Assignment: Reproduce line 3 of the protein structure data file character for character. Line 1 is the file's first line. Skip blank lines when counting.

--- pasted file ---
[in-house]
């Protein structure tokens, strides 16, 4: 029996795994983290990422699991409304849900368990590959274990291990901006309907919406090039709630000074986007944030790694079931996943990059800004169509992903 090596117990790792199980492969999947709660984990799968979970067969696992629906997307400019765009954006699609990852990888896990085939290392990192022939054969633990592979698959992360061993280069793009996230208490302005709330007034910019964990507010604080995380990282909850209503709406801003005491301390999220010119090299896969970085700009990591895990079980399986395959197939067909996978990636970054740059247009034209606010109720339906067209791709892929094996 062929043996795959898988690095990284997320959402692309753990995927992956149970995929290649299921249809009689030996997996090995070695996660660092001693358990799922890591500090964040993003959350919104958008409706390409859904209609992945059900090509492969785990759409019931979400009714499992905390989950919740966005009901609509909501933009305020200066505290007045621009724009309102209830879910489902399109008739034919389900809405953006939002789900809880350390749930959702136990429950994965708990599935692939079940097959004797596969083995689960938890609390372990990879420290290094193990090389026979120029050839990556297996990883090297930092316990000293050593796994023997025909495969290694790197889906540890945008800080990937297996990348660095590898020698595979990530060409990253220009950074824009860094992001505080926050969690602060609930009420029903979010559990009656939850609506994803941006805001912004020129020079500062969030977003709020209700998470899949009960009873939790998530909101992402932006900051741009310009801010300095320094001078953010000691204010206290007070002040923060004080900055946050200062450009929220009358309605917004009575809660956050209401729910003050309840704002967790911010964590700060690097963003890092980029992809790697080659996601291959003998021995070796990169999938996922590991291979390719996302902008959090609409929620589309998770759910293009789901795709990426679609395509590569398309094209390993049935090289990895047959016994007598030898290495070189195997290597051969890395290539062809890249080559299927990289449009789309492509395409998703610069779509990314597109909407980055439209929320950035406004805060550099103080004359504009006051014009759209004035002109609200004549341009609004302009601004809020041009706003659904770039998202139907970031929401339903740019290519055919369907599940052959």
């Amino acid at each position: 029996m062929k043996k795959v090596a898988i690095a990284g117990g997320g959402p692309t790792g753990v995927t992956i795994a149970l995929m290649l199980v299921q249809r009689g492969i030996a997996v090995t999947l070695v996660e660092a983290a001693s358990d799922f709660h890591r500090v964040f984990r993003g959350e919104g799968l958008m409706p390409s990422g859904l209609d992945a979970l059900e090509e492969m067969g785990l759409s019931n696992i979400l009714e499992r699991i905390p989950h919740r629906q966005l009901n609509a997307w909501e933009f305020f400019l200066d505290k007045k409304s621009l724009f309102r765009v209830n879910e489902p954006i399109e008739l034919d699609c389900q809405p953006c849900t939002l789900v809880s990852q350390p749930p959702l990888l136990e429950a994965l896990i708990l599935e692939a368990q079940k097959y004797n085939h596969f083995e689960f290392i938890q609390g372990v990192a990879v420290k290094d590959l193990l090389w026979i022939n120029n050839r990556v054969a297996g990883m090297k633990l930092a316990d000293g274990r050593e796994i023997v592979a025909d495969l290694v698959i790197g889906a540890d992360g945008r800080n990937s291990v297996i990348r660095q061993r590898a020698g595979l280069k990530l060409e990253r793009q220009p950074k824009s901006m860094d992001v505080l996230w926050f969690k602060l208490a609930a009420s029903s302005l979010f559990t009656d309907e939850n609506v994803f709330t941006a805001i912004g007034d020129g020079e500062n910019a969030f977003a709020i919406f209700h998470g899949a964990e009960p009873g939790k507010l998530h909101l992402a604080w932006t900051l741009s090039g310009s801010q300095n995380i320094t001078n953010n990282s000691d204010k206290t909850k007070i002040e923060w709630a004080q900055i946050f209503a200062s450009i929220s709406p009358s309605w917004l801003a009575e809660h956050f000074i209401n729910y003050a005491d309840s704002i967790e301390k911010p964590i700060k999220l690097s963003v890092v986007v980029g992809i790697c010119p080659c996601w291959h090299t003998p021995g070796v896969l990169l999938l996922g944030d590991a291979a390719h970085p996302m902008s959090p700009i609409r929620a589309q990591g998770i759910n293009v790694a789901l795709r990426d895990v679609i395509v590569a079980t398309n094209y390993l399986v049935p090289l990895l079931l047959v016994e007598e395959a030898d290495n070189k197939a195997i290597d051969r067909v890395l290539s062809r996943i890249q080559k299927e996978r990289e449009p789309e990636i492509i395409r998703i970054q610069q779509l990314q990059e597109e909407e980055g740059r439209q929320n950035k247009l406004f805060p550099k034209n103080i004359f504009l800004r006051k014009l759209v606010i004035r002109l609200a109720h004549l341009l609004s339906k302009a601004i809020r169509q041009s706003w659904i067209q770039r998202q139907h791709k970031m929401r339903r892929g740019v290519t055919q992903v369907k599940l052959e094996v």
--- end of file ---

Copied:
């Amino acid at each position: 029996m062929k043996k795959v090596a898988i690095a990284g117990g997320g959402p692309t790792g753990v995927t992956i795994a149970l995929m290649l199980v299921q249809r009689g492969i030996a997996v090995t999947l070695v996660e660092a983290a001693s358990d799922f709660h890591r500090v964040f984990r993003g959350e919104g799968l958008m409706p390409s990422g859904l209609d992945a979970l059900e090509e492969m067969g785990l759409s019931n696992i979400l009714e499992r699991i905390p989950h919740r629906q966005l009901n609509a997307w909501e933009f305020f400019l200066d505290k007045k409304s621009l724009f309102r765009v209830n879910e489902p954006i399109e008739l034919d699609c389900q809405p953006c849900t939002l789900v809880s990852q350390p749930p959702l990888l136990e429950a994965l896990i708990l599935e692939a368990q079940k097959y004797n085939h596969f083995e689960f290392i938890q609390g372990v990192a990879v420290k290094d590959l193990l090389w026979i022939n120029n050839r990556v054969a297996g990883m090297k633990l930092a316990d000293g274990r050593e796994i023997v592979a025909d495969l290694v698959i790197g889906a540890d992360g945008r800080n990937s291990v297996i990348r660095q061993r590898a020698g595979l280069k990530l060409e990253r793009q220009p950074k824009s901006m860094d992001v505080l996230w926050f969690k602060l208490a609930a009420s029903s302005l979010f559990t009656d309907e939850n609506v994803f709330t941006a805001i912004g007034d020129g020079e500062n910019a969030f977003a709020i919406f209700h998470g899949a964990e009960p009873g939790k507010l998530h909101l992402a604080w932006t900051l741009s090039g310009s801010q300095n995380i320094t001078n953010n990282s000691d204010k206290t909850k007070i002040e923060w709630a004080q900055i946050f209503a200062s450009i929220s709406p009358s309605w917004l801003a009575e809660h956050f000074i209401n729910y003050a005491d309840s704002i967790e301390k911010p964590i700060k999220l690097s963003v890092v986007v980029g992809i790697c010119p080659c996601w291959h090299t003998p021995g070796v896969l990169l999938l996922g944030d590991a291979a390719h970085p996302m902008s959090p700009i609409r929620a589309q990591g998770i759910n293009v790694a789901l795709r990426d895990v679609i395509v590569a079980t398309n094209y390993l399986v049935p090289l990895l079931l047959v016994e007598e395959a030898d290495n070189k197939a195997i290597d051969r067909v890395l290539s062809r996943i890249q080559k299927e996978r990289e449009p789309e990636i492509i395409r998703i970054q610069q779509l990314q990059e597109e909407e980055g740059r439209q929320n950035k247009l406004f805060p550099k034209n103080i004359f504009l800004r006051k014009l759209v606010i004035r002109l609200a109720h004549l341009l609004s339906k302009a601004i809020r169509q041009s706003w659904i067209q770039r998202q139907h791709k970031m929401r339903r892929g740019v290519t055919q992903v369907k599940l052959e094996v």